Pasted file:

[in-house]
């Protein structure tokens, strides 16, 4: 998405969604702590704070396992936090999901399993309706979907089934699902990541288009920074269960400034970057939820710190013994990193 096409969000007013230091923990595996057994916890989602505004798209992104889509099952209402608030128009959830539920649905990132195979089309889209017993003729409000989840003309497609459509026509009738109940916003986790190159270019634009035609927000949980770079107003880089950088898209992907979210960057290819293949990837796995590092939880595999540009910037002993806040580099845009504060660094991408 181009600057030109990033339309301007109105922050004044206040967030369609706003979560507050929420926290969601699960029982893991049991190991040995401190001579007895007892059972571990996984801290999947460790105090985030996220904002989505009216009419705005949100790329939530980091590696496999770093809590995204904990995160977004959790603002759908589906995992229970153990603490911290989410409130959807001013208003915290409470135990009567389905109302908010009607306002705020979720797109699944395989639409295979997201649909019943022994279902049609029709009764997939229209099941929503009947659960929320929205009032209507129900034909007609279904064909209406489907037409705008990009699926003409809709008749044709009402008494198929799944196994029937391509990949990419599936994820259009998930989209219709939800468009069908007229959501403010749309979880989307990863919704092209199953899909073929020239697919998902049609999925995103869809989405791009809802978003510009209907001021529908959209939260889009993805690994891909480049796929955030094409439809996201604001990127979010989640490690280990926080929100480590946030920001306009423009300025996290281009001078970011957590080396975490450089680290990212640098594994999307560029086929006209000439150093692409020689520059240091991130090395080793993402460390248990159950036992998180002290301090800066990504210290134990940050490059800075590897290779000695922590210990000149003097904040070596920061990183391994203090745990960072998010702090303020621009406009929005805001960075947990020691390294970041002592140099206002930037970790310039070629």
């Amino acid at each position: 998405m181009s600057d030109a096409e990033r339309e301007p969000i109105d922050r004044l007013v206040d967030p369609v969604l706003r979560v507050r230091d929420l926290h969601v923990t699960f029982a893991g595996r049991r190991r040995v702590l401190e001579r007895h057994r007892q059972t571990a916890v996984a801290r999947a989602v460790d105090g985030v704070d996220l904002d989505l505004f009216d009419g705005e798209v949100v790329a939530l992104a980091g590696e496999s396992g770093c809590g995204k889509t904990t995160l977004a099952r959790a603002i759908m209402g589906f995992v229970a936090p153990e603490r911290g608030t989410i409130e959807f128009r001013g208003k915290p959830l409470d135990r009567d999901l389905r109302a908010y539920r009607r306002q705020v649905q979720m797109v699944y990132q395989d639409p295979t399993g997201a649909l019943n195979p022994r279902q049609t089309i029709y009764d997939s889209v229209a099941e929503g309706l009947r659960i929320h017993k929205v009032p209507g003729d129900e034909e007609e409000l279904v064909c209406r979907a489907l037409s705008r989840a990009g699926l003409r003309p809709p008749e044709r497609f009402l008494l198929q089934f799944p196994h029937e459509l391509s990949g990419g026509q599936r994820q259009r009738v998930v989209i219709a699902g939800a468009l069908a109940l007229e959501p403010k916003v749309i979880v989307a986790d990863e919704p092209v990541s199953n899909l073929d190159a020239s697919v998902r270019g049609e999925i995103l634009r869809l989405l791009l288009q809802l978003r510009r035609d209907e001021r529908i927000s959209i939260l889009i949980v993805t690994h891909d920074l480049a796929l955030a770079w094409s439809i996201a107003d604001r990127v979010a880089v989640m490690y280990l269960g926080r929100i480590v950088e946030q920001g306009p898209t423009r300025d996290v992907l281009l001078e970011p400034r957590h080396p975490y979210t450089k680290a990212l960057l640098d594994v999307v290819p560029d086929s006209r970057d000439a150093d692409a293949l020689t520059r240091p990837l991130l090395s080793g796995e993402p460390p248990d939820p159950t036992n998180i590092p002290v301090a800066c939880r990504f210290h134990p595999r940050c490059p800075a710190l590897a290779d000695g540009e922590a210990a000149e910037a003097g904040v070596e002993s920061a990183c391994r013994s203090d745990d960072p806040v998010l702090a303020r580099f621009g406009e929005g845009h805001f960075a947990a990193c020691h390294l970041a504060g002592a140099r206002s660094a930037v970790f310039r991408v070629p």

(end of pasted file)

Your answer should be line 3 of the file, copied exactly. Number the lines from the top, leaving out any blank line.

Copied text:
């Amino acid at each position: 998405m181009s600057d030109a096409e990033r339309e301007p969000i109105d922050r004044l007013v206040d967030p369609v969604l706003r979560v507050r230091d929420l926290h969601v923990t699960f029982a893991g595996r049991r190991r040995v702590l401190e001579r007895h057994r007892q059972t571990a916890v996984a801290r999947a989602v460790d105090g985030v704070d996220l904002d989505l505004f009216d009419g705005e798209v949100v790329a939530l992104a980091g590696e496999s396992g770093c809590g995204k889509t904990t995160l977004a099952r959790a603002i759908m209402g589906f995992v229970a936090p153990e603490r911290g608030t989410i409130e959807f128009r001013g208003k915290p959830l409470d135990r009567d999901l389905r109302a908010y539920r009607r306002q705020v649905q979720m797109v699944y990132q395989d639409p295979t399993g997201a649909l019943n195979p022994r279902q049609t089309i029709y009764d997939s889209v229209a099941e929503g309706l009947r659960i929320h017993k929205v009032p209507g003729d129900e034909e007609e409000l279904v064909c209406r979907a489907l037409s705008r989840a990009g699926l003409r003309p809709p008749e044709r497609f009402l008494l198929q089934f799944p196994h029937e459509l391509s990949g990419g026509q599936r994820q259009r009738v998930v989209i219709a699902g939800a468009l069908a109940l007229e959501p403010k916003v749309i979880v989307a986790d990863e919704p092209v990541s199953n899909l073929d190159a020239s697919v998902r270019g049609e999925i995103l634009r869809l989405l791009l288009q809802l978003r510009r035609d209907e001021r529908i927000s959209i939260l889009i949980v993805t690994h891909d920074l480049a796929l955030a770079w094409s439809i996201a107003d604001r990127v979010a880089v989640m490690y280990l269960g926080r929100i480590v950088e946030q920001g306009p898209t423009r300025d996290v992907l281009l001078e970011p400034r957590h080396p975490y979210t450089k680290a990212l960057l640098d594994v999307v290819p560029d086929s006209r970057d000439a150093d692409a293949l020689t520059r240091p990837l991130l090395s080793g796995e993402p460390p248990d939820p159950t036992n998180i590092p002290v301090a800066c939880r990504f210290h134990p595999r940050c490059p800075a710190l590897a290779d000695g540009e922590a210990a000149e910037a003097g904040v070596e002993s920061a990183c391994r013994s203090d745990d960072p806040v998010l702090a303020r580099f621009g406009e929005g845009h805001f960075a947990a990193c020691h390294l970041a504060g002592a140099r206002s660094a930037v970790f310039r991408v070629p």